“That [Shawn’s death] actually was the only part I cried about when I was writing. That was the only part. That was the first time I really faced what I’d lost. Losing my editor. My reader. I really didn’t care who liked my writing as long as he read it. And if he liked it, it was great. But just as long as he read it.”
I asked how Mr. Shawn was, for Kincaid, as an editor.
“I can just tell you little stories. This is how our conversation among writers in the office [at the New Yorker] would go. ‘Did you finish your piece?’ ‘Yes.’ ‘What did Shawn say? What did Shawn think?’ And then it was, ‘Well, he said it was okay. He said it was good.’ But then there were things he would say that you would just know he really liked it. Including the fact that you would get paid some astronomical amount of money that was out of the ordinary, and sometimes you’d think it was a mistake. You’d go say, ‘You know, Mr. Shawn, I’ve already been paid.’ And he would say, ‘Oh, well.’ As if it was a mistake that was all right. And it happened enough times that you knew he really meant to pay you more money.
“Our whole life, our whole way of looking at the world was. Boy, this would be great to tell Shawn. And to tell him in writing. I never realized how I took it for granted until it was taken away from me. The new editor at the New Yorker isn’t interested in writing, at all. At first I didn’t understand that she wasn’t interested in writing. That she was, you know, interested in giving a good party or having a good chat. But that private moment, that private part of a writer which is a spiritual life really, no matter what comes out of it, you’re talking about communing with some kind of deity.
“It’s crucial, actually, to a democratic society, this private life of thinking that everybody should have. Shawn was an advocate of freedom in the form of a writer’s private thoughts. He wanted to know your private thoughts as a writer, not who you were sleeping with, but how something was for you. And I never knew that until he wasn’t there. I didn’t understand. When I think of how I took him for granted! I will never find another reader like that. It’s just not possible. It was just a gift.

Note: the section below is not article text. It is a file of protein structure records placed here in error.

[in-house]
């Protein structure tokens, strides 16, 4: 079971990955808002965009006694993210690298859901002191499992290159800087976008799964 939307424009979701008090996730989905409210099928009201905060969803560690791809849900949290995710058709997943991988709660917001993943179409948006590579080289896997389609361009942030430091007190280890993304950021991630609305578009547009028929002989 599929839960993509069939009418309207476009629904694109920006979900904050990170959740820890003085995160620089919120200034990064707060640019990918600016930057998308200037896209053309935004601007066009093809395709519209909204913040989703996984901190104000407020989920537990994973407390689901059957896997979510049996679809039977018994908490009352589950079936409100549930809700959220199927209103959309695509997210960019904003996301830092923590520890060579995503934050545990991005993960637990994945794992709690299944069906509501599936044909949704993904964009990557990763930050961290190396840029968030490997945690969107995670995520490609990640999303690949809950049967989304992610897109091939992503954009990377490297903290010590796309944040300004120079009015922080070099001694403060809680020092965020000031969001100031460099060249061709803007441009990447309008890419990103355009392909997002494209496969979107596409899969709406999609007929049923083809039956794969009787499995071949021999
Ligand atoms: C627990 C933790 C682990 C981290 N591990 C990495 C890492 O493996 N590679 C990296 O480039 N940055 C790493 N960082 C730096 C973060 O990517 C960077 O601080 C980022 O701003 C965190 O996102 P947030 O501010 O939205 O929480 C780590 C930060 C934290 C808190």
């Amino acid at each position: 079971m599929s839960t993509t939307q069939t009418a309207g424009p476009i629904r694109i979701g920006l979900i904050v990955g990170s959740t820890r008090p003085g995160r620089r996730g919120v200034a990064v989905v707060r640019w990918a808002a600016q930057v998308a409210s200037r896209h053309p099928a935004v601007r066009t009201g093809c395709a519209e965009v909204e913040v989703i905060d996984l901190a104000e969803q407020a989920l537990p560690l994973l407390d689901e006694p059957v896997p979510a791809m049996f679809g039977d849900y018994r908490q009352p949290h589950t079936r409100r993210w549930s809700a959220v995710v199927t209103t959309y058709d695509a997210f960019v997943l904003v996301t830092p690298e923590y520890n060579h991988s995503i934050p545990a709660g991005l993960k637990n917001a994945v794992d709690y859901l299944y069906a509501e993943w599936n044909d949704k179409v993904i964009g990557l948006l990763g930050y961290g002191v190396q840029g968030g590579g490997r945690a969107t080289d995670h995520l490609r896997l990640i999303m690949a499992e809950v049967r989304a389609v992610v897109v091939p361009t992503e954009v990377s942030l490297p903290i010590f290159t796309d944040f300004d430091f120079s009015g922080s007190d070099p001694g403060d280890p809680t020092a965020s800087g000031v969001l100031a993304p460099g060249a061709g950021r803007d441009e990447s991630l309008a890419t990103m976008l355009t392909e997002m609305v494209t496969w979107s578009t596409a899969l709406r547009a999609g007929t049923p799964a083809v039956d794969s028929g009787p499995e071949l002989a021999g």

“He would sometimes timidly suggest ideas to us, you know, that we should write about, and we’d say to him, ‘Aw, no, that’s terrible, that’s terrible.’ And he would just say, ‘Oh yes, yes.’ And back away, feeling no doubt that he had transgressed. And now you know, you went from that to someone calling you up and saying, ‘We’re doing a special issue on such-and-such. Could you write a piece?’ ”
Was it amazing, I asked, the first time you earned money for what you wrote?
“Yes! And Mr. Shawn gave it to me. He gave me $1000 for a ‘Talk’ story. And in those days, I think, they only paid $400. But it was an example of liking something so much that he paid me this incredible sum of money. This was in 1974. I’d never seen so much money in my life. I had never expected to be paid for my writing. And when I started to garden, I didn’t know I could be paid for writing and thinking about gardening. These are all things I got from him, really. This idea of being paid for this pleasure. And the idea also that my work might be pleasure. I can no sooner think of writing than I think of Mr. Shawn. Which is to say I think of Mr. Shawn every day. I’m not alone in this. This is an experience many people have.”
Until recently, the New Yorker “Talk” pieces were printed without byline. Kincaid talked about the “beauty” of that anonymity. “Updike,” she said, ’was a ‘Talk’ writer. Almost every New Yorker writer of any note was a ‘Talk’ writer. And the beauty of it, it was anonymous. I was saying to someone the other day that it’s quite possible that there is a relationship between the greatness of a work and its also being anonymous. Anonymity is a kind of grace. It’s like anonymously giving."